Coffee shops and public policy were mainstays of Janet Petersen’s life long before she was first elected to the Iowa General Assembly.

“Most of my ideas come out of coffee shop conversations,” she said. “You can get a lot accomplished in a coffee shop.”

She wasn’t looking for it, but the blueprint for a life in the public eye probably was drawn out while she was a young girl growing up in Beaverdale, where her family moved from Pella shortly before she was born.

Her father had been recruited to Pioneer Hi-Bred International Inc. He died a few years later, and her mother, not wanting to return to a small town as a single woman, landed a job as a lobbyist for a coalition of churches.

“I don’t know if she knew what a lobbyist was when she took the job. It was baptism by fire for her,” Petersen said. “I was just starting preschool and my sister was in first grade, and we just grew up talking about public policy issues around the table.”

Petersen has been in the Iowa Legislature for 17 years, first as a state representative, now as a state senator. For all that time, she has represented a district she knows well.

“I live less than a quarter mile from the house where I grew up,” she said.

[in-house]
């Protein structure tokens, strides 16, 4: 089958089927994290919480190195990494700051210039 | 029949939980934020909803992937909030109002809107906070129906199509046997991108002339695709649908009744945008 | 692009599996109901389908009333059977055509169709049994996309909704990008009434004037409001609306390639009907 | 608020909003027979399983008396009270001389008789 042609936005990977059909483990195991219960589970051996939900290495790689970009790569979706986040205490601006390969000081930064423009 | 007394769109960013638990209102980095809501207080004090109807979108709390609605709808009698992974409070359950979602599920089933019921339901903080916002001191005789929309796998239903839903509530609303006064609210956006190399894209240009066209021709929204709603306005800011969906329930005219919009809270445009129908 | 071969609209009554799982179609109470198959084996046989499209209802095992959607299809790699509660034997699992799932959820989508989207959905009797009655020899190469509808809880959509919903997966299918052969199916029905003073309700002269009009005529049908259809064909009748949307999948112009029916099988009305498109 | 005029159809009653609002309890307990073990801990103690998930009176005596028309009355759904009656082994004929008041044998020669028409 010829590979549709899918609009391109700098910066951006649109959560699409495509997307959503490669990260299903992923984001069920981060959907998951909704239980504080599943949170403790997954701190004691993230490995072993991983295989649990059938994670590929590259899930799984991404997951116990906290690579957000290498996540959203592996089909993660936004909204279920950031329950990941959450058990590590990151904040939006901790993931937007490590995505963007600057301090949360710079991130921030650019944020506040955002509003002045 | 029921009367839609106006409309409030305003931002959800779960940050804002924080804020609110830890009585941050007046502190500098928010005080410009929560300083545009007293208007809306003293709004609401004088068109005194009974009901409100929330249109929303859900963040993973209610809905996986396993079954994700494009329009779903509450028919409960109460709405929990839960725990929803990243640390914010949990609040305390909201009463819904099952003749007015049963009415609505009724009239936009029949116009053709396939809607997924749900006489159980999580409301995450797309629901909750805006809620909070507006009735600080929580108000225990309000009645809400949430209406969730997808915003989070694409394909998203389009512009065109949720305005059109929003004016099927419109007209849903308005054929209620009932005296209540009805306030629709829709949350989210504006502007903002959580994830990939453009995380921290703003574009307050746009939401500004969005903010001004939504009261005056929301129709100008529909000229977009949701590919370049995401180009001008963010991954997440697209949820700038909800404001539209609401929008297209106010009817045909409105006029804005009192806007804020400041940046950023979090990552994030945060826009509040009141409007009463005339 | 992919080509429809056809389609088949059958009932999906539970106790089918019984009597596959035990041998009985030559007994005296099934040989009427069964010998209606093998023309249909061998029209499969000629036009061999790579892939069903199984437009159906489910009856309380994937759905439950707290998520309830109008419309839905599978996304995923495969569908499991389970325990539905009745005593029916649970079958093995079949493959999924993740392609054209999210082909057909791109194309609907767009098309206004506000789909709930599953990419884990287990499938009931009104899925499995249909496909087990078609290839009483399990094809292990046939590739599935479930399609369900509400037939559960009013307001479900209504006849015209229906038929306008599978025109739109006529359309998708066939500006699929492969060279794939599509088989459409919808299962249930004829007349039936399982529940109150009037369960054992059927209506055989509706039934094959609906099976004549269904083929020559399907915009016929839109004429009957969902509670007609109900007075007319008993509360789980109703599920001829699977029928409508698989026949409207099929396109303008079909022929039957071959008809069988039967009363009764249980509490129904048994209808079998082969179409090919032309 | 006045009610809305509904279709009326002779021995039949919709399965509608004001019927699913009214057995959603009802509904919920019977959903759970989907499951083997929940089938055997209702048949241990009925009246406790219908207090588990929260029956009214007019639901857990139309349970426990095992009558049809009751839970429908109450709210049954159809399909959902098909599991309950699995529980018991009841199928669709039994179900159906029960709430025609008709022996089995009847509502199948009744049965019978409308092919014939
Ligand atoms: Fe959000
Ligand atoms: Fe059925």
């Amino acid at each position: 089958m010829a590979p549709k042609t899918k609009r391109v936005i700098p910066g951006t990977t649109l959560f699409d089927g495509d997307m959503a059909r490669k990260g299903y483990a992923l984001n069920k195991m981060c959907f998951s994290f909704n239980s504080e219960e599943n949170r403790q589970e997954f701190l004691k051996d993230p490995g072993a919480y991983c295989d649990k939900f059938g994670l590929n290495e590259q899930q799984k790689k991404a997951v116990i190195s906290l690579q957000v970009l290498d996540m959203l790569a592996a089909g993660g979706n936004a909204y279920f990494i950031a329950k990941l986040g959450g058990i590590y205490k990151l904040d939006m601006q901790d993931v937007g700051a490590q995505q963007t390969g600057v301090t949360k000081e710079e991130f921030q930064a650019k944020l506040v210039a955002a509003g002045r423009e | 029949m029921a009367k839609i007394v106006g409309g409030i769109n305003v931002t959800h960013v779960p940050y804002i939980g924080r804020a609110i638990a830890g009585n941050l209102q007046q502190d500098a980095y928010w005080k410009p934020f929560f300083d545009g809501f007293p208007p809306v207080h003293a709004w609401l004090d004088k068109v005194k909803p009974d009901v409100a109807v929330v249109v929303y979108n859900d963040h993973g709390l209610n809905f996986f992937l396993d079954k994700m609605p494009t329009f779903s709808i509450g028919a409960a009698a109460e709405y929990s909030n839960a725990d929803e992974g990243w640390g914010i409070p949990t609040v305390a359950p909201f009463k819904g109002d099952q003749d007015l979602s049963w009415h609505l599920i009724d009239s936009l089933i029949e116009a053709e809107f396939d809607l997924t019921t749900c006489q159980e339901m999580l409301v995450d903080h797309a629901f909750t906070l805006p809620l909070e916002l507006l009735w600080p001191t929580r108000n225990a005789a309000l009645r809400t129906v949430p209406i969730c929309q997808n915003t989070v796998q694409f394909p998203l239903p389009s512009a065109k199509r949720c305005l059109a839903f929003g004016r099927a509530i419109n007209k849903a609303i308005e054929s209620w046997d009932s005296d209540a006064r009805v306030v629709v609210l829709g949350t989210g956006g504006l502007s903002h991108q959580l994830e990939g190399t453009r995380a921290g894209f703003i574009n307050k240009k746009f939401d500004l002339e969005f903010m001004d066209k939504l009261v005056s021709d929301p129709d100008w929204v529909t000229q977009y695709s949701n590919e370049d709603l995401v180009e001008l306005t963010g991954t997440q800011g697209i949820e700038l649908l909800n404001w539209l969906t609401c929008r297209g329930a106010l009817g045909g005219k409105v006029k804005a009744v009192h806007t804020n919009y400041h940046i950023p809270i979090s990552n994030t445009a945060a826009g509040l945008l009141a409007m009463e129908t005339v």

Having grown up around remarkable women, she was a student of women in politics. Still, when she took a telephone call wondering whether she was interested in running for a soon-to-be-vacated seat in the Iowa House, she wasn’t quick to respond.

“I really didn’t have intentions of running at that point. I was still in my 20s, but my boyfriend and I at the time had lost friends who left Iowa for different cities, and we wanted young people to stay here; we need young people at the table focusing on public policy issues that will make Iowa a place they want to stay. So, I decided to take the plunge,” Petersen said.

She has been at the forefront of key policy debates.

“I’ve gotten to see a lot of amazing things since I started in the Legislature,” she said. “I’ve seen the expansion of civil rights, gay marriage issue; no one thought we could get smoke-free Iowa (my youngest asked me what an ashtray was and I thought we have come a long way).”

Petersen had a life-changing experience 14 years ago when her second child, Grace, was stillborn. She died of a knot in her umbilical cord five days before her due date. With four friends, Petersen founded a nonprofit organization called Healthy Birth Day and launched the Count the Kicks campaign, which teaches expectant parents the importance of and a method for tracking their baby’s movement in the third trimester.

The effort now has an international presence, including an app that parents can use to monitor their baby’s movements with the touch of a finger.

Grace died nearly 83 years to the day after her grandmother lost a baby.

“I thought how isolated she must have felt,” Petersen said. “How different it is now with this platform we have available to us to reach people all around the world.”

Three Areas of Influence

  • Being in the Senate gives you the power to influence.
  • Never being scared to ask for help. “I think that gives you influence.”
  • Having tenacity. “I’ve been told I’m kind of tenacious. I show up and stick with.”